Clearleft helped this non-profit arts organisation deliver its content in an inspiring and persuasive way.

In the UK, many artists don’t realise the full extent of their legal rights regarding copyright, and as a result they often fail to receive the royalties that are owed to them. DACS is a non-profit organisation that aims to change this situation. Run “by artists, for artists”, they aim to educate artists about their rights, provide a range of royalty-related services and lobby the Government to ensure artists’ rights never become sidelined.

Before DACS approached Clearleft, they had a website packed with legalese – language that was written by solicitors with an intimidating level of detail. They realised they needed a new content strategy and a website that could deliver this content in an inspiring and persuasive way.

When we began our research, we quickly discovered that even though the organisation’s user groups were diverse, they were united by a common concern: none of them wanted to become legal experts, and only needed “just enough” information about the law to complete their personal goals. For example, artists only wanted to be told about the copyright laws that affected them, not the stuff that affected art galleries or lobbyists – a classic case of “Tell me what’s in it for me, leave out the rest!”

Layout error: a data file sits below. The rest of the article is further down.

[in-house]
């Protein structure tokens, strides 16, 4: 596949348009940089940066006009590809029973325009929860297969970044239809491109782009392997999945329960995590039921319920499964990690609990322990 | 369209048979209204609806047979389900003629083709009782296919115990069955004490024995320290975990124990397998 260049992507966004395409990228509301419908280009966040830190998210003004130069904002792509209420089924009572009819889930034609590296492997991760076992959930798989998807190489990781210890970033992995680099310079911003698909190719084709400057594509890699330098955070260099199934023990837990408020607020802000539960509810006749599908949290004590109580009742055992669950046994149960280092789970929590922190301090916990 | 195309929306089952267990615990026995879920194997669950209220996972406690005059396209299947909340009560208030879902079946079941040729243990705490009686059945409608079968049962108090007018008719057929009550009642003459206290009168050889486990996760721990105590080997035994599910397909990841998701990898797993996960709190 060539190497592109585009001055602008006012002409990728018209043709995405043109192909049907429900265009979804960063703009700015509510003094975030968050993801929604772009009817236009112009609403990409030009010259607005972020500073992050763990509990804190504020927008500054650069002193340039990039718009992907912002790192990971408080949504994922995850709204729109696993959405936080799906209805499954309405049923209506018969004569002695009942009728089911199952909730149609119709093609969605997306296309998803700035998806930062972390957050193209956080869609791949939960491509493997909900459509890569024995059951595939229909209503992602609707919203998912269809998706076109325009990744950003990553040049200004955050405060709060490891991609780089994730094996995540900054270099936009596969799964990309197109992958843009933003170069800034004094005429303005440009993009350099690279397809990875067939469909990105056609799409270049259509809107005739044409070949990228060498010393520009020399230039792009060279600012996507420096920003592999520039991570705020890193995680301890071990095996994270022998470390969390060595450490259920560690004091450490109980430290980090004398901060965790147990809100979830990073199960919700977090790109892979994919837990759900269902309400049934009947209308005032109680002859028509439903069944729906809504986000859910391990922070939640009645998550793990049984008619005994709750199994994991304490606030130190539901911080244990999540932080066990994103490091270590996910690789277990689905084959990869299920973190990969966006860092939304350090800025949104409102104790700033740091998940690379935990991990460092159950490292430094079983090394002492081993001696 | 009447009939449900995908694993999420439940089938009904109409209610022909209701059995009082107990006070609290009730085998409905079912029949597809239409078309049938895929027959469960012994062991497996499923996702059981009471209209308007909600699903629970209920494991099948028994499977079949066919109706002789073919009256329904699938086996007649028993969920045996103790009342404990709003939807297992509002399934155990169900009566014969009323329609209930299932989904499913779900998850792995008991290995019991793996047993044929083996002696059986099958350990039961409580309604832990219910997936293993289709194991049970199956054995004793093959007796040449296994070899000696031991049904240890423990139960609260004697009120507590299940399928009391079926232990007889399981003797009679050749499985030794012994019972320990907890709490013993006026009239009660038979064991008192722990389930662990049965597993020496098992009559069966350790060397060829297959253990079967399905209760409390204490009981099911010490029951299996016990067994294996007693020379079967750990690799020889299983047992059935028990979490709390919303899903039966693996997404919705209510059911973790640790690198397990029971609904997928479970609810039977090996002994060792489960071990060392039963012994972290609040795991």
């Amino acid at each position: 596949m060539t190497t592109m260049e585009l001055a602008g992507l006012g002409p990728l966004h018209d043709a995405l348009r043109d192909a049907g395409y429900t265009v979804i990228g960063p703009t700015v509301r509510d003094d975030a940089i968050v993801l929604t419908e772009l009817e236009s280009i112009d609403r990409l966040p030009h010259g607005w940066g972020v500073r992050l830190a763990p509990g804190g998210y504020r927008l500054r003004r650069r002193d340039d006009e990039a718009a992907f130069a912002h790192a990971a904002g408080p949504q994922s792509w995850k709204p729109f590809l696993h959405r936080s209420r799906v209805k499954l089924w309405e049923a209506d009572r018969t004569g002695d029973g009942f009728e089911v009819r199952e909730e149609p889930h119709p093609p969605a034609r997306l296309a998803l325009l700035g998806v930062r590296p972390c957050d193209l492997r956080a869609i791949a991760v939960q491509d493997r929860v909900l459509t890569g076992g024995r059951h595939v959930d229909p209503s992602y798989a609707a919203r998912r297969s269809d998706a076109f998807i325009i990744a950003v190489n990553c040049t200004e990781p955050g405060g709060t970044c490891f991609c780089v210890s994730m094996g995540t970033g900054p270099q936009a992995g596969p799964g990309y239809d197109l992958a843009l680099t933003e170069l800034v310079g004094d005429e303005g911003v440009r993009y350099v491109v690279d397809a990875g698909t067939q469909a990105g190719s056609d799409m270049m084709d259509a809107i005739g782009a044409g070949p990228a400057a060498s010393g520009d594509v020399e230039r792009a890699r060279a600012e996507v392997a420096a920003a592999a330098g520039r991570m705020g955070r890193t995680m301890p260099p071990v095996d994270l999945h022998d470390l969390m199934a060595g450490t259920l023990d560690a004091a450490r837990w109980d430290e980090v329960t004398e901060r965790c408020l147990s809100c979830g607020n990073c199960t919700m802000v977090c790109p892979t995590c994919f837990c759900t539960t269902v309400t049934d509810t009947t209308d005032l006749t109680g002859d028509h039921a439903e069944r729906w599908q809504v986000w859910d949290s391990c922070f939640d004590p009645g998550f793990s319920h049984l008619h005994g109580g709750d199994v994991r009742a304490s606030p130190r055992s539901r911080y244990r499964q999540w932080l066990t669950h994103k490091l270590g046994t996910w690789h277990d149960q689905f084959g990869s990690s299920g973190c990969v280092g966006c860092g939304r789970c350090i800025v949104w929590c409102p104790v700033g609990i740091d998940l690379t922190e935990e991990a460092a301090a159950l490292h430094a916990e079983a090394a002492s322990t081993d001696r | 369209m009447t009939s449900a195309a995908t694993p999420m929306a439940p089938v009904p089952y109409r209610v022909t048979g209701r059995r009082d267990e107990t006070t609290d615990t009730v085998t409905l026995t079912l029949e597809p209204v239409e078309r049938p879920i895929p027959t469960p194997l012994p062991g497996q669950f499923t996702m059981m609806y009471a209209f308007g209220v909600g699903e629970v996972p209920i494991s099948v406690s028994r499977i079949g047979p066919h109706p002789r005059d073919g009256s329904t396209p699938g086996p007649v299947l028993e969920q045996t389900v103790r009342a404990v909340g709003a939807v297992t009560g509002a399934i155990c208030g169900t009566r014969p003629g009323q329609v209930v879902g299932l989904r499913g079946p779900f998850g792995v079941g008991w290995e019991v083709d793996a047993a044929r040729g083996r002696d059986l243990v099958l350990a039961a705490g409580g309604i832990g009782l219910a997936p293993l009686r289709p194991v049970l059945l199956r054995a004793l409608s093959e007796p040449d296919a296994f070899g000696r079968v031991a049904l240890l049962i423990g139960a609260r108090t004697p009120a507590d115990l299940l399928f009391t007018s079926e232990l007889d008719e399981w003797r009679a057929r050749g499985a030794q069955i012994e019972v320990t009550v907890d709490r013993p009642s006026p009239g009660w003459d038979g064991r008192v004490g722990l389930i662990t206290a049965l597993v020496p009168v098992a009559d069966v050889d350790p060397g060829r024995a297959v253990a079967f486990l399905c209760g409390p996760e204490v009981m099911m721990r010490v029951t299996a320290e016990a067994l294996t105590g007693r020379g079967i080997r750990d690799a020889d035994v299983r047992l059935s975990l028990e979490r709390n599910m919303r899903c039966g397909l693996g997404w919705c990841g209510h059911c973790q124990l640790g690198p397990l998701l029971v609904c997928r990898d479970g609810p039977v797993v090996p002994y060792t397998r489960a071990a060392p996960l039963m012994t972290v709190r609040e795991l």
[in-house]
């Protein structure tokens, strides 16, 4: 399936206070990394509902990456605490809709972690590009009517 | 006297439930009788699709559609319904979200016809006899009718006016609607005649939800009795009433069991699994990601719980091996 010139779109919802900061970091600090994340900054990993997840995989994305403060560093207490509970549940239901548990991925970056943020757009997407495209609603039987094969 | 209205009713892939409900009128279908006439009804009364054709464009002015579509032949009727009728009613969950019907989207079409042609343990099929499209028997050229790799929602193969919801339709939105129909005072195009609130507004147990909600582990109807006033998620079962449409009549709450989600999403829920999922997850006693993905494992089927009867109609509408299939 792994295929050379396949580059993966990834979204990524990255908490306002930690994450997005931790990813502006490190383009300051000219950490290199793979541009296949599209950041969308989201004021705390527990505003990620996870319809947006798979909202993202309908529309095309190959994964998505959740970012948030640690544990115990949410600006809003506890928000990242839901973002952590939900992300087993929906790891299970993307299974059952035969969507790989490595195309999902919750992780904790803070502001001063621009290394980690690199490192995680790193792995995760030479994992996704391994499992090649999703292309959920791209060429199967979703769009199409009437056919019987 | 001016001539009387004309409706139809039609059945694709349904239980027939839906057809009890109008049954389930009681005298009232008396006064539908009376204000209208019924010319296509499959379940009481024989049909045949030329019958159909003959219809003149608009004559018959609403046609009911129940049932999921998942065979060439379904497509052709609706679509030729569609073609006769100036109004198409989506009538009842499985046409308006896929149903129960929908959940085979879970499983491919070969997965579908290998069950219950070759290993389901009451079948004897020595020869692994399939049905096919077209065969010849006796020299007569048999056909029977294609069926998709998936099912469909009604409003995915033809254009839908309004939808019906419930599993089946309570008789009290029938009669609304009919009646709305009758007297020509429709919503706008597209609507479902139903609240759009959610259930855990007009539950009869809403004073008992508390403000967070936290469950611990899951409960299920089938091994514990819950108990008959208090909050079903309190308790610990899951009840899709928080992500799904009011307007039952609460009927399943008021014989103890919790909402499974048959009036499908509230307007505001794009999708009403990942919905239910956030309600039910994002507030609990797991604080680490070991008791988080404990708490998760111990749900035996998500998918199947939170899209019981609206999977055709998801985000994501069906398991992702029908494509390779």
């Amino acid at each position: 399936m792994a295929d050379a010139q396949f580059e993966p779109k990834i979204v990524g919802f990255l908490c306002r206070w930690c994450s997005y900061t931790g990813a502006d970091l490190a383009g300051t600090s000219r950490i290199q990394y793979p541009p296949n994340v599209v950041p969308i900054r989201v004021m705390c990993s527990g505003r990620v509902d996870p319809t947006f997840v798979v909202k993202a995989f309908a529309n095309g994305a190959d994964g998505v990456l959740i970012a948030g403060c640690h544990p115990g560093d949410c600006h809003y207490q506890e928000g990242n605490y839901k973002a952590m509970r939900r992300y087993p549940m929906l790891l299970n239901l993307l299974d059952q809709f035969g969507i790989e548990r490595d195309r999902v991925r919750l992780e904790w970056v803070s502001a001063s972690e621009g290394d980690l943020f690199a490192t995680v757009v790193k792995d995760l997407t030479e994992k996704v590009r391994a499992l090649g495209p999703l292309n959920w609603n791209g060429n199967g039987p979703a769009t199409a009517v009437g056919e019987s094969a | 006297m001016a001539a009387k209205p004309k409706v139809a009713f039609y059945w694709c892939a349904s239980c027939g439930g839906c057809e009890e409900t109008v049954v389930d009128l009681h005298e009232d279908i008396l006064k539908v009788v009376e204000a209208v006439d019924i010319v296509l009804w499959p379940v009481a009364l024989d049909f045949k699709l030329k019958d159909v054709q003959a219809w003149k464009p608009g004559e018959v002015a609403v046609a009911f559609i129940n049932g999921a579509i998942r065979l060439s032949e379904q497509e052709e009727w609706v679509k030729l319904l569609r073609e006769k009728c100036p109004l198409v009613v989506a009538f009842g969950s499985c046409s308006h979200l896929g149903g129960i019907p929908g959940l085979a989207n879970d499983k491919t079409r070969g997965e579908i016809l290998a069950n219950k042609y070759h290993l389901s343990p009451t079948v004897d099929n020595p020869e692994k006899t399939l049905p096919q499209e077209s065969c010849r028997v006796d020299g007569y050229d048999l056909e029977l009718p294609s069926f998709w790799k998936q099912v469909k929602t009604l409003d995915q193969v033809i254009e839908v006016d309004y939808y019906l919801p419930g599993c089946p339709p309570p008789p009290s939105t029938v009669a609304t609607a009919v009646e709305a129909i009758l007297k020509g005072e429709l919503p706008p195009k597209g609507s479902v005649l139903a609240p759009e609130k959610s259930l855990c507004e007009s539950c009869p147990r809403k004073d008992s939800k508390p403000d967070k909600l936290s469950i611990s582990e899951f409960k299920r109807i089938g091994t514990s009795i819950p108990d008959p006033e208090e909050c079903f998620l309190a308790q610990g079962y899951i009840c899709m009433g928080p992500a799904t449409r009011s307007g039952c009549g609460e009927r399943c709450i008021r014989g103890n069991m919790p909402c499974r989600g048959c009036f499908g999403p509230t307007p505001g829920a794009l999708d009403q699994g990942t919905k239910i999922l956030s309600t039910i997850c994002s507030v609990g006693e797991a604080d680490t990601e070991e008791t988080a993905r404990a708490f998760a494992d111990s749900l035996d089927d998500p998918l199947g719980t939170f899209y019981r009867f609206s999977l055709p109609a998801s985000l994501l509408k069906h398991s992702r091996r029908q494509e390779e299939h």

It looks beautiful! The feedback so far has been great – and it’s just such a vast improvement on what we had before. Thank you so much for your hard work and general genius!

Tania Spriggens, Director of Communications

After a period of analysis and prototyping, we realised that the website needed different areas for each user type that could quickly triage users into the correct places. Once in the right place, users could then be shown content with an appropriate perspective, tone-of voice and calls-to-action that matched their needs.

When it came to the visual design, DACS had already undergone an extensive rebrand exercise for print but they needed assistance translating this into a suitable web aesthetic. Ultimately, we drew upon their photographic library of artists to give a “human face” to the organisation, and we combined this with a restrained typographic pallet to ensure legibility. This was, of course, responsively designed to ensure a good experience across a wide range of devices.

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